There is widespread suspicion among consumers about how AI might be used in news production and journalism, especially for ‘hard’ news stories such as politics or war, according to a report published by the Reuters Institute for the Study of Journalism.

The institute’s annual Digital News Report, which is based on surveys of nearly 100,000 people across 47 countries, offers a picture of the hurdles news media faces in lifting revenue and sustaining business.

2. Reuters report

Reuters report finds consumers are suspicious about AI in news production

According to the survey, 52% of US respondents and 63% of UK respondents said they would be uncomfortable with news produced mostly with AI. There is more comfort with the use of AI in behind-the-scenes tasks such as transcription and translation; in supporting rather than replacing journalists.

“As publishers and news organisations rapidly adopt AI, to make their businesses more efficient and to personalise content, our research suggests they need to proceed with caution, as the public generally wants humans in the driving seat at all times,” said one of the report’s authors, Nic Newman.

Elsewhere, the study found that more people are turning away from news, describing it as depressing, relentless and boring.

Almost four in 10 (39%) people worldwide said they sometimes or often actively avoid the news, compared with 29% in 2017. Wars in Ukraine and the Middle East may have contributed to people’s desire to switch off the news, the report’s authors said. It said that news avoidance is now at record high levels.

In many countries, especially outside Europe and the United States, the research found a significant further decline in the use of Facebook for news and a growing reliance on a range of alternatives including private messaging apps and video networks. Facebook news consumption is down four percentage points, across all countries, in the last year.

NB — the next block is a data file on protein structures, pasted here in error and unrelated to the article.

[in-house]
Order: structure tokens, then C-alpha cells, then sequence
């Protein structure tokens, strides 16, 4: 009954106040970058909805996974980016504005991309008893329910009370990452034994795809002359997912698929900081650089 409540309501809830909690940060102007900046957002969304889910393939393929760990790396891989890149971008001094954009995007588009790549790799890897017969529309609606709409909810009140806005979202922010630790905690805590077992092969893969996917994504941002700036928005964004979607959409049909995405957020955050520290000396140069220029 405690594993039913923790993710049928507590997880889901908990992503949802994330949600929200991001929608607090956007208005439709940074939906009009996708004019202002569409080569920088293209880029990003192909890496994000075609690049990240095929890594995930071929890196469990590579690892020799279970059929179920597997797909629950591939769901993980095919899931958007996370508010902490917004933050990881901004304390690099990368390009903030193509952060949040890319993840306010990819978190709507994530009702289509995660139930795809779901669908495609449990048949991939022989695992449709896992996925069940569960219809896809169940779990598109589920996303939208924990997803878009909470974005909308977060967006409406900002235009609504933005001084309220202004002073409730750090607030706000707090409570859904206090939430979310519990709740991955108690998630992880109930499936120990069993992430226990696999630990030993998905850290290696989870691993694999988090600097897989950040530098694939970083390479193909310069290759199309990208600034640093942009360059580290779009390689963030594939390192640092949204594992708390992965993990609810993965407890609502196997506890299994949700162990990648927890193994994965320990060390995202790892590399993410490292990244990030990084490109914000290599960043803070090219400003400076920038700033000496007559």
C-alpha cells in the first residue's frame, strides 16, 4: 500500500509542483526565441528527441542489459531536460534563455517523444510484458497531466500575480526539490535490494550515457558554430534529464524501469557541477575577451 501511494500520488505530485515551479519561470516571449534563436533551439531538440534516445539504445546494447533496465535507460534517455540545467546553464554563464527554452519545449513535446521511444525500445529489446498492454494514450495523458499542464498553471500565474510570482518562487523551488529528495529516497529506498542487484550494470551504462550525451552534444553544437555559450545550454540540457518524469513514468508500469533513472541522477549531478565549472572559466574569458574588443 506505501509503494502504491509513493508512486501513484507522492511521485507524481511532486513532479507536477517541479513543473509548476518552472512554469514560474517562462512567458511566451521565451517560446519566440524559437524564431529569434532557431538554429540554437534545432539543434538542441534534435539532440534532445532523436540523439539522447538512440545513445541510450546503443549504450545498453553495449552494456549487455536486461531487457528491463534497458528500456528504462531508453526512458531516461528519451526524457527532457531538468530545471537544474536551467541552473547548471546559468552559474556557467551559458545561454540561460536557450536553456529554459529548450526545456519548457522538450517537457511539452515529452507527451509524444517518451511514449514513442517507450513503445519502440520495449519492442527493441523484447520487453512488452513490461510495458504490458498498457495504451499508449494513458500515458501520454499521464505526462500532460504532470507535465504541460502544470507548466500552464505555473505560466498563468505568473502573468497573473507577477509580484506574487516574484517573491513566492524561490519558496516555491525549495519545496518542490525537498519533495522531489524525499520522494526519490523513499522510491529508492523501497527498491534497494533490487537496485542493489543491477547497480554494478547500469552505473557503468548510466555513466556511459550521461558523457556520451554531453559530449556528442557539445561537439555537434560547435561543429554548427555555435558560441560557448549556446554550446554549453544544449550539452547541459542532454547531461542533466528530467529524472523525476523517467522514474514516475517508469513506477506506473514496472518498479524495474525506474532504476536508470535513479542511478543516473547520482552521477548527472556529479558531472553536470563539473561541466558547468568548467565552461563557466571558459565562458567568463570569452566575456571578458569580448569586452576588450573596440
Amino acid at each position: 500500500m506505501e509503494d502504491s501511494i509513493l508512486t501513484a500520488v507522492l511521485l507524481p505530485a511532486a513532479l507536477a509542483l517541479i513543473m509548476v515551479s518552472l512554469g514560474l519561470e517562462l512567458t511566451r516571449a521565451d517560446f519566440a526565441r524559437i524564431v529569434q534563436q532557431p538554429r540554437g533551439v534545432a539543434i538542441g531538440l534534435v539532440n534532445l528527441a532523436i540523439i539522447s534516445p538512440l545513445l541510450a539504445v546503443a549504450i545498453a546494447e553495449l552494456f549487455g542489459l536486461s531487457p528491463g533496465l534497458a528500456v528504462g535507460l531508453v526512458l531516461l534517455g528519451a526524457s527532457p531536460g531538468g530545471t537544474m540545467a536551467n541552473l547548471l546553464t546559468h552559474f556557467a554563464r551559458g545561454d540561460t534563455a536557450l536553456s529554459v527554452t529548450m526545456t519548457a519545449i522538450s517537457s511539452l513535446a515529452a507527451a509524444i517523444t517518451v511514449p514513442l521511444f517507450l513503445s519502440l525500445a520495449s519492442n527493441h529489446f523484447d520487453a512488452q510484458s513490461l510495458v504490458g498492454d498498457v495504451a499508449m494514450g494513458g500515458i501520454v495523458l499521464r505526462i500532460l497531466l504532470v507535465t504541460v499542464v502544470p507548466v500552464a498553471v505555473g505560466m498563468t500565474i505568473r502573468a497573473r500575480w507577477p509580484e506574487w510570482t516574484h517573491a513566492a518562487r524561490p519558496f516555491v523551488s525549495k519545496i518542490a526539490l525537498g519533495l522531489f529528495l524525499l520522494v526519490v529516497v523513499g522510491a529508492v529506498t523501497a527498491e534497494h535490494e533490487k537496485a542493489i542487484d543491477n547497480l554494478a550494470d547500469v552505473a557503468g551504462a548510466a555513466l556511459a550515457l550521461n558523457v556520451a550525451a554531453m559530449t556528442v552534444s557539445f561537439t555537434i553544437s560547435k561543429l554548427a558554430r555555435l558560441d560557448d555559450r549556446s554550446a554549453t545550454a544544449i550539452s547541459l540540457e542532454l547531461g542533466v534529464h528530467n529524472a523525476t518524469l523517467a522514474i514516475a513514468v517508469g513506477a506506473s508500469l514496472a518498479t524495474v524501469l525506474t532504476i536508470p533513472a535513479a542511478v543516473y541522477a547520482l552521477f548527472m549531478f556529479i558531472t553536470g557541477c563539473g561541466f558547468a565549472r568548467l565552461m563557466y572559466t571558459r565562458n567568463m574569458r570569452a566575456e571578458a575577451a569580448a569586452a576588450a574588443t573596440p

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It also found that news use across online platforms is fragmenting, with six networks now reaching at least 10% of respondents, compared with just two a decade ago. YouTube is used for news by almost a third (31%) of global audiences each week, WhatsApp by around a fifth (21%), while TikTok (13%) has overtaken Twitter (10%), now rebranded X, for the first time.

Linked to these shifts, video is becoming a more important source of online news, especially with younger groups. Short news videos were accessed by two-thirds (66%) of the Reuters sample each week, with longer formats attracting around half (51%). The main locus of news video consumption is online platforms (72%) rather than publisher websites (22%), which Reuters said was increasing the challenges around monetisation and connection for publishers.

Concern about what is real and what is fake on the internet when it comes to online news has risen by three percentage points in the last year with around six in ten (59%) saying they are concerned. The figure is considerably higher in South Africa (81%) and the United States (72%), both countries that have been holding elections this year.

Worries about how to distinguish between trustworthy and untrustworthy content in online platforms are highest for TikTok and X when compared with other online networks. Both platforms have hosted misinformation or conspiracies around stories such as the war in Gaza, and the Princess of Wales’s health, as well as so-called ‘deep fake’ pictures and videos.

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